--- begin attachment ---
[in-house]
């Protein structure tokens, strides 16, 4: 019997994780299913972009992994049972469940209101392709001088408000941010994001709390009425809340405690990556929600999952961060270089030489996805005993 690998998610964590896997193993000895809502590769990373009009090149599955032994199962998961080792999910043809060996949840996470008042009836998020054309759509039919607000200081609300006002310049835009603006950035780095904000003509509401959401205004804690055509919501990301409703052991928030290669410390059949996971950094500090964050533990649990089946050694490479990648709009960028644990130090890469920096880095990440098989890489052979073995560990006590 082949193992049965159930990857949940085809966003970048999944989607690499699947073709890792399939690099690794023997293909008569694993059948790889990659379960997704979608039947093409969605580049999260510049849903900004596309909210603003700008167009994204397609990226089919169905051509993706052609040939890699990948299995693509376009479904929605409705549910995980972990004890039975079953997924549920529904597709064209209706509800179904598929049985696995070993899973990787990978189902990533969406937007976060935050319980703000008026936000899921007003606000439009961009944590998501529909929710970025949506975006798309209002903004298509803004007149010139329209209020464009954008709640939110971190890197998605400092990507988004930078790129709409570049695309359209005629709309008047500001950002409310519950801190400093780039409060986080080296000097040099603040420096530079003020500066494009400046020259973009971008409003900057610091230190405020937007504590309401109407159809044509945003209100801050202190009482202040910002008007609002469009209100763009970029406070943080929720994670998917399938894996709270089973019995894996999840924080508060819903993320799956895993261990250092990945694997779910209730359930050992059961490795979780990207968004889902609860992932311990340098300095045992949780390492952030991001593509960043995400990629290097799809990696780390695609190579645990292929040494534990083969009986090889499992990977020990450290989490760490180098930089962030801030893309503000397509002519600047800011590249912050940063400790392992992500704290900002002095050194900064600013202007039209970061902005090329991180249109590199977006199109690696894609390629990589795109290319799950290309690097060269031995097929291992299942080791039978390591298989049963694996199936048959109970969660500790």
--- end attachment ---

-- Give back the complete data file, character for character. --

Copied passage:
[in-house]
């Protein structure tokens, strides 16, 4: 019997994780299913972009992994049972469940209101392709001088408000941010994001709390009425809340405690990556929600999952961060270089030489996805005993 690998998610964590896997193993000895809502590769990373009009090149599955032994199962998961080792999910043809060996949840996470008042009836998020054309759509039919607000200081609300006002310049835009603006950035780095904000003509509401959401205004804690055509919501990301409703052991928030290669410390059949996971950094500090964050533990649990089946050694490479990648709009960028644990130090890469920096880095990440098989890489052979073995560990006590 082949193992049965159930990857949940085809966003970048999944989607690499699947073709890792399939690099690794023997293909008569694993059948790889990659379960997704979608039947093409969605580049999260510049849903900004596309909210603003700008167009994204397609990226089919169905051509993706052609040939890699990948299995693509376009479904929605409705549910995980972990004890039975079953997924549920529904597709064209209706509800179904598929049985696995070993899973990787990978189902990533969406937007976060935050319980703000008026936000899921007003606000439009961009944590998501529909929710970025949506975006798309209002903004298509803004007149010139329209209020464009954008709640939110971190890197998605400092990507988004930078790129709409570049695309359209005629709309008047500001950002409310519950801190400093780039409060986080080296000097040099603040420096530079003020500066494009400046020259973009971008409003900057610091230190405020937007504590309401109407159809044509945003209100801050202190009482202040910002008007609002469009209100763009970029406070943080929720994670998917399938894996709270089973019995894996999840924080508060819903993320799956895993261990250092990945694997779910209730359930050992059961490795979780990207968004889902609860992932311990340098300095045992949780390492952030991001593509960043995400990629290097799809990696780390695609190579645990292929040494534990083969009986090889499992990977020990450290989490760490180098930089962030801030893309503000397509002519600047800011590249912050940063400790392992992500704290900002002095050194900064600013202007039209970061902005090329991180249109590199977006199109690696894609390629990589795109290319799950290309690097060269031995097929291992299942080791039978390591298989049963694996199936048959109970969660500790």